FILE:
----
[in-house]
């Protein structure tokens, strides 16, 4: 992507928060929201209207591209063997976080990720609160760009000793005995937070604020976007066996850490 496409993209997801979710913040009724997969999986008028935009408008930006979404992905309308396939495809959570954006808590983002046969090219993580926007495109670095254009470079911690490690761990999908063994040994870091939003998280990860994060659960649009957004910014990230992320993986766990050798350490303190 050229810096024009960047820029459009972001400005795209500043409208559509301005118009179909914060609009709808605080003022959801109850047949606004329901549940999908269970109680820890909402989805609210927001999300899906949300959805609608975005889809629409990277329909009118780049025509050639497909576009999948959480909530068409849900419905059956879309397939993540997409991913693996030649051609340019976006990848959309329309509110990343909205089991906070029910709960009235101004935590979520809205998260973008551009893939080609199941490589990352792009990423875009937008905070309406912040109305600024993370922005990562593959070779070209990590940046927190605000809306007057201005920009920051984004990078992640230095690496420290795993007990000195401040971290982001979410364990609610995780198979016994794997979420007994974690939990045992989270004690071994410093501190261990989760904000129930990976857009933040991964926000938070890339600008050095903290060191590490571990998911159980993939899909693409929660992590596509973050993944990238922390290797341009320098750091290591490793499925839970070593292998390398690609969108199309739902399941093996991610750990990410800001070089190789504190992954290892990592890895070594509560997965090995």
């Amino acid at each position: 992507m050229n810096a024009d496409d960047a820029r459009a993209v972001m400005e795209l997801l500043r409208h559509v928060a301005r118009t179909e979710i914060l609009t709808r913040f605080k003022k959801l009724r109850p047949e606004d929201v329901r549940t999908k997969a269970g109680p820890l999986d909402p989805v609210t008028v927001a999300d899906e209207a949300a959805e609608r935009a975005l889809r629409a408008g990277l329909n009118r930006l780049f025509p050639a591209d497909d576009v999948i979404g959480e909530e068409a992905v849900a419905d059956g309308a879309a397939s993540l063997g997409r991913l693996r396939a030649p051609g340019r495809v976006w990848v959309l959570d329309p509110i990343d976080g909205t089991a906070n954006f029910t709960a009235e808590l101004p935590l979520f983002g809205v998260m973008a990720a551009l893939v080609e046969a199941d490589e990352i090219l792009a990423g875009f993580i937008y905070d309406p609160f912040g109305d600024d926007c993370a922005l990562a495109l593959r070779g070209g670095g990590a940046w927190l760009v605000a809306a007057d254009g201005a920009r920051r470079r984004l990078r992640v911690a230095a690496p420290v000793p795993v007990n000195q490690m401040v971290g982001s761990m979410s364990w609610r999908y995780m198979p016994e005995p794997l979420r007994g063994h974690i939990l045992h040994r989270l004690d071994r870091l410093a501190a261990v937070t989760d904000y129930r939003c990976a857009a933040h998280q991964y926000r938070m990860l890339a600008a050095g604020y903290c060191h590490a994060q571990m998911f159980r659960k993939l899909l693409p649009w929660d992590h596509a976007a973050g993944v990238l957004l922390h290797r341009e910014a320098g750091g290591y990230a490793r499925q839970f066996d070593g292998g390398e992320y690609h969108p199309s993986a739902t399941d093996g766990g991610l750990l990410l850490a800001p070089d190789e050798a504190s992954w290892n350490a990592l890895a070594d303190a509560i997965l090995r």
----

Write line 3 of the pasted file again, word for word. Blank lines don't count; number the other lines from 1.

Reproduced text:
């Amino acid at each position: 992507m050229n810096a024009d496409d960047a820029r459009a993209v972001m400005e795209l997801l500043r409208h559509v928060a301005r118009t179909e979710i914060l609009t709808r913040f605080k003022k959801l009724r109850p047949e606004d929201v329901r549940t999908k997969a269970g109680p820890l999986d909402p989805v609210t008028v927001a999300d899906e209207a949300a959805e609608r935009a975005l889809r629409a408008g990277l329909n009118r930006l780049f025509p050639a591209d497909d576009v999948i979404g959480e909530e068409a992905v849900a419905d059956g309308a879309a397939s993540l063997g997409r991913l693996r396939a030649p051609g340019r495809v976006w990848v959309l959570d329309p509110i990343d976080g909205t089991a906070n954006f029910t709960a009235e808590l101004p935590l979520f983002g809205v998260m973008a990720a551009l893939v080609e046969a199941d490589e990352i090219l792009a990423g875009f993580i937008y905070d309406p609160f912040g109305d600024d926007c993370a922005l990562a495109l593959r070779g070209g670095g990590a940046w927190l760009v605000a809306a007057d254009g201005a920009r920051r470079r984004l990078r992640v911690a230095a690496p420290v000793p795993v007990n000195q490690m401040v971290g982001s761990m979410s364990w609610r999908y995780m198979p016994e005995p794997l979420r007994g063994h974690i939990l045992h040994r989270l004690d071994r870091l410093a501190a261990v937070t989760d904000y129930r939003c990976a857009a933040h998280q991964y926000r938070m990860l890339a600008a050095g604020y903290c060191h590490a994060q571990m998911f159980r659960k993939l899909l693409p649009w929660d992590h596509a976007a973050g993944v990238l957004l922390h290797r341009e910014a320098g750091g290591y990230a490793r499925q839970f066996d070593g292998g390398e992320y690609h969108p199309s993986a739902t399941d093996g766990g991610l750990l990410l850490a800001p070089d190789e050798a504190s992954w290892n350490a990592l890895a070594d303190a509560i997965l090995r």